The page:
What is it: The 5S methodology is a structured lean program that is implemented in a shared workplace deciding what should be kept, where it should be kept, and how it should be stored. 5S is a reference to five Japanese words beginning with "S" that describe 5 primary undertakings for a standardized cleanup program, to create a workplace suited for visual control and lean production, they are as follows:
- Seiri (sort) tidiness, refers to the practice of sorting through all the tools, materials, etc., in the work area and keeping only essential items. Everything else is stored or discarded. This leads to fewer hazards and less clutter to interfere with productive work.
- Seiton (set in order) focuses on the need for an orderly workplace. Tools, equipment, and materials must be systematically arranged for the easiest and most efficient access with all tools and parts clearly identified for ease of use. There must be a place for everything, and everything must be in its place. The key concept here is to order items or activities in a manner to promote work flow.
- Seiso (shine) cleanliness, means to maintain a clean workplace. Indicates the need to keep the workplace clean as well as neat. At the end of each shift, the work area is cleaned up and everything is restored to its place. Thoroughly clean and inspect everything in the work area, no trash or dirt allowed.
- Seiketsu (standardize) standards, means to conduct seiri, seiton, and seiso at frequent, indeed daily, intervals to maintain a workplace in perfect condition. Maintain the improvements through discipline and structure this leads to control and consistency. Standardising work practices or operating in a consistent and standardized fashion, that everyone knows exactly what his or her responsibilities are. Visual management is an important aspect to facilitate easy understanding of these standards.
- Shitsuke (sustain) sustaining discipline, means to form the habit of always following the first four Ss. Refers to maintaining standards. Ingraining the 5S's into the culture of the work place through the continue to support of 5S efforts through auditing, job descriptions that maintenance of the system, management support and expectations. Once the previous 4S's have been established they become the new way to operate. Maintain the focus on this new way of operating, and do not allow a gradual decline back to the old ways of operating. However, when an issue arises such as a suggested improvement or a new way of working, or a new tool, or a new output requirement then a review of the first 4S's is appropriate.
Why use it: 5S improves safety, work efficiency, improves productivity, motivates people and establishes a sense of ownership by inducing a discipline in an organization.The 5S's leads to improved processes and ultimately:
- Reduced set-up times
- Reduced cycle times
- Increased floor space
- Lower safety incident/accident rate
- Less wasted labor
- Better equipment reliability
Where to use it: 5S is used in a shared work place that promotes visual workplace and visual factory principles.
When to use it: 5S efforts almost always improve workplace safety, operator morale, quality, and throughput. A workplace organization tool/process that maximizes the cleanliness, organization, and safety of all elements in a working environment. 5S supports a smooth production process in various ways. Searching for tools is eliminated, flow principles are applied, tools storage is done where they are needed most. Location indicators visualise how things have been organised, and non conformities are seen at once. The 5S method improves employees' ownership and leads to substantial quality improvement, cost reduction as well as product and process safety.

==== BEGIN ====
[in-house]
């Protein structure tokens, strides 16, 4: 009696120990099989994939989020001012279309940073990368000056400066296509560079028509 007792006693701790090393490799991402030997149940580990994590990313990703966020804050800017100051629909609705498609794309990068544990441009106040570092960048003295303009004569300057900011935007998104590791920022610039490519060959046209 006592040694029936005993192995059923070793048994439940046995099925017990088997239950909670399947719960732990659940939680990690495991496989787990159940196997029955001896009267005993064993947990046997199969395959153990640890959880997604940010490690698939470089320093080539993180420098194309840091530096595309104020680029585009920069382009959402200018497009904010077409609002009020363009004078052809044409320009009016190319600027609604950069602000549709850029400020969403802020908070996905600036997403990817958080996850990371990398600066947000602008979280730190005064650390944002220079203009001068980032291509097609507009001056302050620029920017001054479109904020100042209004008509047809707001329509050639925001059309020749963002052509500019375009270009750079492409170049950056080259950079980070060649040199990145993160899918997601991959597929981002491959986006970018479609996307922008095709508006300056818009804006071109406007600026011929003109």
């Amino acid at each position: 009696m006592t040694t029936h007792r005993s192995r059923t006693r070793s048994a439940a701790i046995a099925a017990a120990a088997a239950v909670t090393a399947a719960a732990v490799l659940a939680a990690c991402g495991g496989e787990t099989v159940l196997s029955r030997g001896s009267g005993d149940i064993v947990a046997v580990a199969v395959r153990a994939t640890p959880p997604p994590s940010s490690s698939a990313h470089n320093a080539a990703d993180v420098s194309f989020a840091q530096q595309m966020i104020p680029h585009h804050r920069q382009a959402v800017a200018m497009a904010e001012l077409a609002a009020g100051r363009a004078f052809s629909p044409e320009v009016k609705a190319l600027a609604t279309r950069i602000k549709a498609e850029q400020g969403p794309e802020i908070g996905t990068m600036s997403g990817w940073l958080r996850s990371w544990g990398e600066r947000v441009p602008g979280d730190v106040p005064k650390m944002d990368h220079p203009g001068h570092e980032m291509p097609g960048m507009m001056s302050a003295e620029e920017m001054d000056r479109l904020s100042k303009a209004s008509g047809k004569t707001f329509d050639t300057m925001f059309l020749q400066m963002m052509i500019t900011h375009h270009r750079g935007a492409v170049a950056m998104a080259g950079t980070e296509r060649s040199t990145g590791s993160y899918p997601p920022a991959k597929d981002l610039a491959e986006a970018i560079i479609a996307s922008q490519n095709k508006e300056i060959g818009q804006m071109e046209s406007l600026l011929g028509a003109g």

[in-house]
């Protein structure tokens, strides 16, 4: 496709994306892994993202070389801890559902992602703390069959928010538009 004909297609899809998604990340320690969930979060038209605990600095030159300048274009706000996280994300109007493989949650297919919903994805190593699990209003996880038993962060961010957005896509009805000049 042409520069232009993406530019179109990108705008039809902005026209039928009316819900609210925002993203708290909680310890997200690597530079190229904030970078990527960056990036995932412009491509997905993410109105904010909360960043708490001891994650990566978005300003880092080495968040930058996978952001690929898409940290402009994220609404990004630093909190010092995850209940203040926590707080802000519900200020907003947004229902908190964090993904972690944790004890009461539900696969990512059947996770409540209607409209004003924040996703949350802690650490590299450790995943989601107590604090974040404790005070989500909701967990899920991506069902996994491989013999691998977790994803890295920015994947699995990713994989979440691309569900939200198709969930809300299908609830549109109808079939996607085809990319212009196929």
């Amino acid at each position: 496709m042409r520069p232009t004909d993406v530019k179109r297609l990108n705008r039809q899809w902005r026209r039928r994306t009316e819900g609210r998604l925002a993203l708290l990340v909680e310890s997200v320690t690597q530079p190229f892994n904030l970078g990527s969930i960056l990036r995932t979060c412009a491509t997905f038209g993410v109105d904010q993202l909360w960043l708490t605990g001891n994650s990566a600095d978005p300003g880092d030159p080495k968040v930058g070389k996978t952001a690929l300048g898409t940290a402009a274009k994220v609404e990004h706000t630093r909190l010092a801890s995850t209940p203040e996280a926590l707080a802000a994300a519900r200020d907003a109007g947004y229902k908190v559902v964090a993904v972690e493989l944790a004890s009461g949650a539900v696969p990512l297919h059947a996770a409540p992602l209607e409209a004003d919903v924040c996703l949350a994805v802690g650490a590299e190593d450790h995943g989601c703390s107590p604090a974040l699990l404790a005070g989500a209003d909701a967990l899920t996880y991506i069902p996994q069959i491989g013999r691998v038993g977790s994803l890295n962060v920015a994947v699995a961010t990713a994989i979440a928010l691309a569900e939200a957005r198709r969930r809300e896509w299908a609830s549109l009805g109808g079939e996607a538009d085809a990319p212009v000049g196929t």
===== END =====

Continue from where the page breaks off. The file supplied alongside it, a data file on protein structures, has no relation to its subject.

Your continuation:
How to use it:
- Sort: Clearing the work area. Any work area should only have the items needed to perform the work in the area. All other items should be cleared (sorted out) from the work area.
- Set in Order: Designating locations. Everything in the work area should have a place and everything should be in its place.
- Shine: Cleanliness & workplace appearance. Not only should the work area be clear, it should also be clean. Cleanliness involves housekeeping efforts, improving the appearance of the work area, and even more importantly, preventive housekeeping - keeping the work area from getting dirty, rather than just cleaning it up after it becomes dirty.
Standardize: Everyone doing things the same way. Everyone in the work area and in the organization must be involved in the 5S effort, creating best practices and then getting everyone to "copy" those best practices the same way, everywhere, and every time. Work area layouts and storage techniques should be standardized wherever possible.
Sustain: Ingraining the 5S's into the culture. It's tough to keep a 5S effort, or any improvement effort for that matter, going. The 5S's involve a culture change. And to achieve a culture change, it has to be ingrained into the organization - by everyone at all levels in the organization.
Comments: Often in the west, alternative terms are used for the five S's. These are "Sort, Straighten, Shine, Systemise and Sustain" "Standardize" is also used as an alternative for "Systemize". Sometimes "Safety" is included as 6th S. Additional practices are frequently added to 5S, under such headings as 5S Plus, 6S, 5S+2S, 7S, etc. The most common additional S is for Safety mentioned above. 5S is used with other Lean concepts such as SMED, TPM, and Just-In-Time (JIT). The 5S discipline requires clearing out things which are not needed in order to make it easier and faster to obtain the tools and parts that are needed. This is the foundation of SMED, which in turn enables JIT production.